Pop quiz, hotshot: What position did the Minnesota Wild's two best 5-on-5 point producers play?
Taking out the small sample sizes of trade deadline acquisitions in Marcus Johansson and Oskar Sundqvist, the answer is: Center. Yes, really. Center. The only full-season players to get more than 2.00 points per hour at 5-on-5 were Joel Eriksson Ek (2.08) and Ryan Hartman (2.04).
Granted, being the best scorers on a Wild team that would make even Jacques Lemaire and Mike Yeo say, Guys, we need more offense, isn't that impressive. But it's not nothing. Among 382 forwards with 500-plus 5-on-5 minutes, it's enough to sneak Eriksson Ek and Hartman into the top 100. You can find other big-time centers in that range, like John Tavares (2.09), Logan Couture (2.07), Nazem Kadri (2.05), and Robert Thomas (2.05).
We all know how good Eriksson Ek is, and his point totals this season finally are starting to reflect that. It's not surprising that he's one of the most productive players on the team. But Hartman's spot near the top should highlight that he was once again a capable pivot for Minnesota despite a step back from his 34 goals and 65 points in 2021-22.
The converted winger missed 22 games to injury, and another one to a benching after taking too many penalties, which drives down his counting stats. 15 goals and 37 points look like a massive step backward. That's true, but stretching that production from 59 games to an 82-game pace would look quite a bit better. We'd be talking about a 21-goal, 51-point stat line, which would rank fifth in Minnesota and only represent a 22% drop in points.
All this kind of makes you wonder: Is the fanbase too down on Hartman? Isn't he part of the solution next year?
It was easy to be skeptical of Hartman last year, when the third-line winger caught on with Kirill Kaprizov and instantly transformed into a 30-goal scorer. Hartman brought good things to the table, but it looked like he was a product of Kaprizov's superstardom spreading the wealth.
That's going to be true to an extent with any player alongside a superstar. After all, great players make everyone better. But it's a lot harder to suggest that Hartman was a product of Kaprizov this past season.
In 2021-22, Hartman spent 71.2% of his 5-on-5 minutes with Kaprizov, and those minutes saw 59 of the 76 (77.6%) on-ice goals Hartman had that year. Furthermore, Kaprizov registered a point on 33 of Hartman's 55 regular-season points, or just over 50%.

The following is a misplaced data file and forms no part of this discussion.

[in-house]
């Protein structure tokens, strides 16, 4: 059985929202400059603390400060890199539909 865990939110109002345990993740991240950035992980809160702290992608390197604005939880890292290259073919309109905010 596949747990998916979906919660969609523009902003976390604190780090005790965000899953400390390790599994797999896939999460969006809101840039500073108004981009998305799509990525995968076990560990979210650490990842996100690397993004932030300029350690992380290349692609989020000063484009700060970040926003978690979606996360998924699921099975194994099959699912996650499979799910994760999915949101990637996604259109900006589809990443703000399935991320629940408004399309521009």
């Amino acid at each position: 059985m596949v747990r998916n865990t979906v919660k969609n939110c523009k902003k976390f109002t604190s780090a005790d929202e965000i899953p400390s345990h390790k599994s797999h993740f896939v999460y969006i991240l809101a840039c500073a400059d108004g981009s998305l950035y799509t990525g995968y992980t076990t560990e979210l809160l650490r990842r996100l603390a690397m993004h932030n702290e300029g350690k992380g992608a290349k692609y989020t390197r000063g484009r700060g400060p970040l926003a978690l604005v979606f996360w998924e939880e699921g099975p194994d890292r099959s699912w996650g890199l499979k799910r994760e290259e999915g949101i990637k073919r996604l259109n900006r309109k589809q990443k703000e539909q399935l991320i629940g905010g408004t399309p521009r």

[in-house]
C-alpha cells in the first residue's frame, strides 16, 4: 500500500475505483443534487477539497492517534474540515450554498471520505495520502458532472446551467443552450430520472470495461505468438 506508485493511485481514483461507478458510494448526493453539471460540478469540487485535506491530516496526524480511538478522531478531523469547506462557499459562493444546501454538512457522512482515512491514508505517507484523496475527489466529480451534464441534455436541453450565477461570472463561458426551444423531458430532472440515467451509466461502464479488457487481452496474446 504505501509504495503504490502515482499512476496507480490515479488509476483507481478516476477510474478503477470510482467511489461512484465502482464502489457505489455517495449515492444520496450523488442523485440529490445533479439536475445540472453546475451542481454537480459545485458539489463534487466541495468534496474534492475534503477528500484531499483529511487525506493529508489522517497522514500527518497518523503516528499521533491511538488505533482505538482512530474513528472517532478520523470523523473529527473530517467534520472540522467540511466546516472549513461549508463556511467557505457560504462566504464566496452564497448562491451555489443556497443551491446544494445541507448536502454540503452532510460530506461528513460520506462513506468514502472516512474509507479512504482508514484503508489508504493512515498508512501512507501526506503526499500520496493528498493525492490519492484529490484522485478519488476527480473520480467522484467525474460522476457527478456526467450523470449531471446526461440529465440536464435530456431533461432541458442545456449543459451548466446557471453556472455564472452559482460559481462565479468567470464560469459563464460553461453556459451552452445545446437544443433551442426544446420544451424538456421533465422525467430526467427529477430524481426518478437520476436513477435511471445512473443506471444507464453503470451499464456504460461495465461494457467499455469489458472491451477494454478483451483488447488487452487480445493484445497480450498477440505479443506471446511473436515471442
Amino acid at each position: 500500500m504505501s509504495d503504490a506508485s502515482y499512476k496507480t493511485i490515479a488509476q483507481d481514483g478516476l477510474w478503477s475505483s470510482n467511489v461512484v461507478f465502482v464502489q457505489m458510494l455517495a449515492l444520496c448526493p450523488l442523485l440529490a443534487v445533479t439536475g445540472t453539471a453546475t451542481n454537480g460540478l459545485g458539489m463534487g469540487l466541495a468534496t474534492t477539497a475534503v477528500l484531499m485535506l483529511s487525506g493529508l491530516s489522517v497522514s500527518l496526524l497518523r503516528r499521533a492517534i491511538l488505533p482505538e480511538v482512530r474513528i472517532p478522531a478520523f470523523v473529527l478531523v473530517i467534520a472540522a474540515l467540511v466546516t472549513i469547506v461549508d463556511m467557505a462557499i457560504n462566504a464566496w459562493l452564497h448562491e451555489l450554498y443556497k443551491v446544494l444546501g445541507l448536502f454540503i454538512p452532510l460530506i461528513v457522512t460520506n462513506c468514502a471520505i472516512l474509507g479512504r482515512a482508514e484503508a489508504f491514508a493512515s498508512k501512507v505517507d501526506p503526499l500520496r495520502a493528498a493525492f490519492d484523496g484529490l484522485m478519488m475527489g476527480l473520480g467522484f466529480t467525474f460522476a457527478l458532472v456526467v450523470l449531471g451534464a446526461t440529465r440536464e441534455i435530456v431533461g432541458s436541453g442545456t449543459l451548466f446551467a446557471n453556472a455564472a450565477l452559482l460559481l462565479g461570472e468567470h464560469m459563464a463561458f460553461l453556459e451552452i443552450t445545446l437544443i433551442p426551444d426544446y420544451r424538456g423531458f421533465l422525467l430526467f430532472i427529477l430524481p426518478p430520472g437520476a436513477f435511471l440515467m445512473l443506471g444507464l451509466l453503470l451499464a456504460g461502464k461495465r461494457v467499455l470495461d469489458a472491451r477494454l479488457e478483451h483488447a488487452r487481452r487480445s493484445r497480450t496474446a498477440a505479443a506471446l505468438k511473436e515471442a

But Hartman spent significantly less time with Kaprizov last year, just 35.1% of his 5-on-5 minutes. Kaprizov was only on the ice for 13 of Hartman's 35 5-on-5 goals (37.1%) and registered a point on only six of Hartman's 37 points (16.2%).
It's true that Hartman struggled in the first half and didn't take off until Dean Evason put him back on the top line on February 19. In the 26 games after that, he scored nine goals and 21 points, but it's significant to note that just 10 of those games came before Kaprizov's injury. In fact, Hartman's production slightly increased after the superstar went down.
Despite that, Hartman enters the summer with an uncertain future with Minnesota. His $1.7 million salary is a bargain for the Wild, given his role as the team's de facto No. 1 Center. But he's one of few trade chips Minnesota can freely expend this summer, and it's possible his cap hit could help Bill Guerin nab a strong return.
If Minnesota keeps Hartman until next season, they'd almost certainly lose him for nothing. In signing his three-year deal right before a career year, he also left quite a bit of money on the table and will likely price himself out of the cap-strapped Wild's range next year.
So what do you do here if you're the Wild? It's a weird spot for them to be in, because Hartman's clearly not just a placeholder in that spot like Victor Rask was. Rask could never clear half a point per game, even with Kaprizov and Zuccarello. Hartman's not just done that, but quite a bit more. He's produced at a 60-point 82-game pace at center over the past two years, and he was only really along for the ride with Kaprizov for about half of those minutes.
At the same time, it kind of feels as if Hartman's centering Kaprizov for most of next season, that's a failure on Minnesota's part. It might be unfair to Hartman, and it probably is, but we all just kind of know that Kaprizov could use a "real" top six-caliber center alongside him. With Eriksson Ek showing chemistry with Matt Boldy, that center spot between Kaprizov is the only place for Marco Rossi to snag a real scoring role. If that doesn't happen, and Hartman is still in that spot, it's a big step back for the organization.
Can Hartman thrive as an overqualified third-line center? The interesting thing is that we have precedent for this working. It's sort of what got Hartman the promotion last year, when he succeeded alongside depth players like Marcus Foligno, Brandon Duhaime, and Rem Pitlick. With players like Adam Beckman and Sammy Walker on the way, too, there might be some talent near the bottom of the lineup to play off of.
Minnesota might not have a headliner of a center in their lineup, even if Rossi takes a big step next season. But if Rossi can play well enough to displace Hartman to a third-line role, and Hartman can duplicate his success from two years ago? That'd be a perfect bridge to the Marat Khusnutdinov Era, and the Wild would be a lot closer to solving their center problem that we think.
All data via Evolving-Hockey unless otherwise noted.